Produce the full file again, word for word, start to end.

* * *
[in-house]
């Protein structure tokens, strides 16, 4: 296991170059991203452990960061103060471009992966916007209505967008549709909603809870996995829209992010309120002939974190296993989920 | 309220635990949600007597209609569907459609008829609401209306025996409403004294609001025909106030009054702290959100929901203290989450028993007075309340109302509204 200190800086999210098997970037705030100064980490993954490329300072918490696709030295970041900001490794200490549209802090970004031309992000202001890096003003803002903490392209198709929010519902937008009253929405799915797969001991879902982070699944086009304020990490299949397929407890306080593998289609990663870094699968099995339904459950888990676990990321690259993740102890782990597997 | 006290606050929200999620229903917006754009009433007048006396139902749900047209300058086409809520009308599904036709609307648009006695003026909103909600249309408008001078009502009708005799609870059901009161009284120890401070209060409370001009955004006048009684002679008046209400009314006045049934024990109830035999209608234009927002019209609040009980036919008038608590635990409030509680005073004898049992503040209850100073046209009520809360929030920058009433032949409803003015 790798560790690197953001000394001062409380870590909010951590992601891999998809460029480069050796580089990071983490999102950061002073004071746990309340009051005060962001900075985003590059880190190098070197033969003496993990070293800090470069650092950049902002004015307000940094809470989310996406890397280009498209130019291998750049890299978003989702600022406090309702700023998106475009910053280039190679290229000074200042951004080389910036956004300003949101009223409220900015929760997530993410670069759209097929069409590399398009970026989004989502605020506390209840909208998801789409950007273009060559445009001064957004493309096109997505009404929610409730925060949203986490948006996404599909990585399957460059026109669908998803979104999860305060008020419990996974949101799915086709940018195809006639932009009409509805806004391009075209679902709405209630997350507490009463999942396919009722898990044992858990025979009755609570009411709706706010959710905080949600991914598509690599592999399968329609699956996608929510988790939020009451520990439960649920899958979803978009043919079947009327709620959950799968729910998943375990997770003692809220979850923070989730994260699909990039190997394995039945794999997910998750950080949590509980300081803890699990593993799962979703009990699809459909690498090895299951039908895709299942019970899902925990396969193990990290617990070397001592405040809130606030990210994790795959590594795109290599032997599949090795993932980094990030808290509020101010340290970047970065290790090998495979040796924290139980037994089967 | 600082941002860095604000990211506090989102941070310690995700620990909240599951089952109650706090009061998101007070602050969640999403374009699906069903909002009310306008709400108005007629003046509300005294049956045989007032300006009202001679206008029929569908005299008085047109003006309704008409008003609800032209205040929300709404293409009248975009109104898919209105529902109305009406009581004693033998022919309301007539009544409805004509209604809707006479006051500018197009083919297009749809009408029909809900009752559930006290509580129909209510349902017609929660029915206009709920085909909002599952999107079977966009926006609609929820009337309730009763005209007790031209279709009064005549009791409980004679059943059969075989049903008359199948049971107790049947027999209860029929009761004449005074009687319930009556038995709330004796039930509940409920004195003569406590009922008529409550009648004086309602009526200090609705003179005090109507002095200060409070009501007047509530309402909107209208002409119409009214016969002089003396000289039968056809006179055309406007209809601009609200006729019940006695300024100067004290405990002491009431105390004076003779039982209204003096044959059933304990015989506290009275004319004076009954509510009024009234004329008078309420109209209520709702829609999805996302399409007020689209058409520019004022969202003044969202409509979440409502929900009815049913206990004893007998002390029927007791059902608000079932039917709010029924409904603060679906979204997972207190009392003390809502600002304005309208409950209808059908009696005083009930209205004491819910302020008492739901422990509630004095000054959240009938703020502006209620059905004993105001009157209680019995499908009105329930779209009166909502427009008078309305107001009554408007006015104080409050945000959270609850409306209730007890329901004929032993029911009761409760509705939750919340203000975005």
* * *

[in-house]
């Protein structure tokens, strides 16, 4: 296991170059991203452990960061103060471009992966916007209505967008549709909603809870996995829209992010309120002939974190296993989920 | 309220635990949600007597209609569907459609008829609401209306025996409403004294609001025909106030009054702290959100929901203290989450028993007075309340109302509204 200190800086999210098997970037705030100064980490993954490329300072918490696709030295970041900001490794200490549209802090970004031309992000202001890096003003803002903490392209198709929010519902937008009253929405799915797969001991879902982070699944086009304020990490299949397929407890306080593998289609990663870094699968099995339904459950888990676990990321690259993740102890782990597997 | 006290606050929200999620229903917006754009009433007048006396139902749900047209300058086409809520009308599904036709609307648009006695003026909103909600249309408008001078009502009708005799609870059901009161009284120890401070209060409370001009955004006048009684002679008046209400009314006045049934024990109830035999209608234009927002019209609040009980036919008038608590635990409030509680005073004898049992503040209850100073046209009520809360929030920058009433032949409803003015 790798560790690197953001000394001062409380870590909010951590992601891999998809460029480069050796580089990071983490999102950061002073004071746990309340009051005060962001900075985003590059880190190098070197033969003496993990070293800090470069650092950049902002004015307000940094809470989310996406890397280009498209130019291998750049890299978003989702600022406090309702700023998106475009910053280039190679290229000074200042951004080389910036956004300003949101009223409220900015929760997530993410670069759209097929069409590399398009970026989004989502605020506390209840909208998801789409950007273009060559445009001064957004493309096109997505009404929610409730925060949203986490948006996404599909990585399957460059026109669908998803979104999860305060008020419990996974949101799915086709940018195809006639932009009409509805806004391009075209679902709405209630997350507490009463999942396919009722898990044992858990025979009755609570009411709706706010959710905080949600991914598509690599592999399968329609699956996608929510988790939020009451520990439960649920899958979803978009043919079947009327709620959950799968729910998943375990997770003692809220979850923070989730994260699909990039190997394995039945794999997910998750950080949590509980300081803890699990593993799962979703009990699809459909690498090895299951039908895709299942019970899902925990396969193990990290617990070397001592405040809130606030990210994790795959590594795109290599032997599949090795993932980094990030808290509020101010340290970047970065290790090998495979040796924290139980037994089967 | 600082941002860095604000990211506090989102941070310690995700620990909240599951089952109650706090009061998101007070602050969640999403374009699906069903909002009310306008709400108005007629003046509300005294049956045989007032300006009202001679206008029929569908005299008085047109003006309704008409008003609800032209205040929300709404293409009248975009109104898919209105529902109305009406009581004693033998022919309301007539009544409805004509209604809707006479006051500018197009083919297009749809009408029909809900009752559930006290509580129909209510349902017609929660029915206009709920085909909002599952999107079977966009926006609609929820009337309730009763005209007790031209279709009064005549009791409980004679059943059969075989049903008359199948049971107790049947027999209860029929009761004449005074009687319930009556038995709330004796039930509940409920004195003569406590009922008529409550009648004086309602009526200090609705003179005090109507002095200060409070009501007047509530309402909107209208002409119409009214016969002089003396000289039968056809006179055309406007209809601009609200006729019940006695300024100067004290405990002491009431105390004076003779039982209204003096044959059933304990015989506290009275004319004076009954509510009024009234004329008078309420109209209520709702829609999805996302399409007020689209058409520019004022969202003044969202409509979440409502929900009815049913206990004893007998002390029927007791059902608000079932039917709010029924409904603060679906979204997972207190009392003390809502600002304005309208409950209808059908009696005083009930209205004491819910302020008492739901422990509630004095000054959240009938703020502006209620059905004993105001009157209680019995499908009105329930779209009166909502427009008078309305107001009554408007006015104080409050945000959270609850409306209730007890329901004929032993029911009761409760509705939750919340203000975005």